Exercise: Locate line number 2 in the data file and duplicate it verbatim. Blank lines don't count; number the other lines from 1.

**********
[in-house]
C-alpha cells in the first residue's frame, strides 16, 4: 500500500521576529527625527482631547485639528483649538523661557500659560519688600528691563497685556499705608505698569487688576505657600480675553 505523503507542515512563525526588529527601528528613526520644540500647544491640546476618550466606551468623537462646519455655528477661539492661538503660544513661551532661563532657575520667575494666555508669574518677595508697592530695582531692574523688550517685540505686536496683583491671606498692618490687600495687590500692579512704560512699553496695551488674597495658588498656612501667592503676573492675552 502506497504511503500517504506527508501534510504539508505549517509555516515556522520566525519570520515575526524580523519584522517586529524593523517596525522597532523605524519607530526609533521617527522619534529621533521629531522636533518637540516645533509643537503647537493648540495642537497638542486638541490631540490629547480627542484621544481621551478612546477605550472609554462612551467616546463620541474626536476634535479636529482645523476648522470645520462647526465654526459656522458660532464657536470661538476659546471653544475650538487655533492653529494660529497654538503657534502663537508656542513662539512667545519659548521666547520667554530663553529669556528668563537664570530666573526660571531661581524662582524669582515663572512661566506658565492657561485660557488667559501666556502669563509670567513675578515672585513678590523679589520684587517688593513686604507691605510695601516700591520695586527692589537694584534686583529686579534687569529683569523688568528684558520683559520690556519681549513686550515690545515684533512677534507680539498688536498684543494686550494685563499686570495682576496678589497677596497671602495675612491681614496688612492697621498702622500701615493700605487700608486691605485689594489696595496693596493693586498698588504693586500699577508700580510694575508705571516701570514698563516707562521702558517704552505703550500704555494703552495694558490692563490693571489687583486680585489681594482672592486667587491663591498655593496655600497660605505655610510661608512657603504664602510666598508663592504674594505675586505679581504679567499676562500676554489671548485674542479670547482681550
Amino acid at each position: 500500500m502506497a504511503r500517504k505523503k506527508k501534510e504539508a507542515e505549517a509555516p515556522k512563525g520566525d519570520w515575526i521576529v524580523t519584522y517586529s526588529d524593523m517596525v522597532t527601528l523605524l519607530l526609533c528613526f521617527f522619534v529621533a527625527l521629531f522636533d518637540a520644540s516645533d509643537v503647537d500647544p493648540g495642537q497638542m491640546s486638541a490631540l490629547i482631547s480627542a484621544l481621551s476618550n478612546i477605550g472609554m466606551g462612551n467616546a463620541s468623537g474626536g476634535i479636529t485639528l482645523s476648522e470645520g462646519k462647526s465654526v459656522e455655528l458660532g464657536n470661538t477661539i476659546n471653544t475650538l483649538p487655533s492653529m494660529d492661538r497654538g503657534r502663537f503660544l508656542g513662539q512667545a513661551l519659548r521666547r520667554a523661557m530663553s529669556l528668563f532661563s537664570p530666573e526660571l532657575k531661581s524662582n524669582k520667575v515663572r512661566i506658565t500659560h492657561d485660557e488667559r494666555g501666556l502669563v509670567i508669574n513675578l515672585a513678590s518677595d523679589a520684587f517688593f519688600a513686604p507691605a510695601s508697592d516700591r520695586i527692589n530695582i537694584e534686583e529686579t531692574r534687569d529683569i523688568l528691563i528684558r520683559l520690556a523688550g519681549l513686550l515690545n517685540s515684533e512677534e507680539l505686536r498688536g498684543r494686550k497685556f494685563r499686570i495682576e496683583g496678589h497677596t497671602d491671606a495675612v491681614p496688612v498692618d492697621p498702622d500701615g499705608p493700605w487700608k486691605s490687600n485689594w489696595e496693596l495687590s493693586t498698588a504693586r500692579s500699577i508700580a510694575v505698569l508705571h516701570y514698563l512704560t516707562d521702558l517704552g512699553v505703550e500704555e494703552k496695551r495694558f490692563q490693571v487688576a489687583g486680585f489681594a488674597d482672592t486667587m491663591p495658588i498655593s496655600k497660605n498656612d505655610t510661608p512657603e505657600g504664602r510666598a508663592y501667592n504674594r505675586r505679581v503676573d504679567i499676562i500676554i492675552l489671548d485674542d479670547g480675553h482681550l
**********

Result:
C-alpha cells in the first residue's frame, strides 16, 4: 500500500521576529527625527482631547485639528483649538523661557500659560519688600528691563497685556499705608505698569487688576505657600480675553 505523503507542515512563525526588529527601528528613526520644540500647544491640546476618550466606551468623537462646519455655528477661539492661538503660544513661551532661563532657575520667575494666555508669574518677595508697592530695582531692574523688550517685540505686536496683583491671606498692618490687600495687590500692579512704560512699553496695551488674597495658588498656612501667592503676573492675552 502506497504511503500517504506527508501534510504539508505549517509555516515556522520566525519570520515575526524580523519584522517586529524593523517596525522597532523605524519607530526609533521617527522619534529621533521629531522636533518637540516645533509643537503647537493648540495642537497638542486638541490631540490629547480627542484621544481621551478612546477605550472609554462612551467616546463620541474626536476634535479636529482645523476648522470645520462647526465654526459656522458660532464657536470661538476659546471653544475650538487655533492653529494660529497654538503657534502663537508656542513662539512667545519659548521666547520667554530663553529669556528668563537664570530666573526660571531661581524662582524669582515663572512661566506658565492657561485660557488667559501666556502669563509670567513675578515672585513678590523679589520684587517688593513686604507691605510695601516700591520695586527692589537694584534686583529686579534687569529683569523688568528684558520683559520690556519681549513686550515690545515684533512677534507680539498688536498684543494686550494685563499686570495682576496678589497677596497671602495675612491681614496688612492697621498702622500701615493700605487700608486691605485689594489696595496693596493693586498698588504693586500699577508700580510694575508705571516701570514698563516707562521702558517704552505703550500704555494703552495694558490692563490693571489687583486680585489681594482672592486667587491663591498655593496655600497660605505655610510661608512657603504664602510666598508663592504674594505675586505679581504679567499676562500676554489671548485674542479670547482681550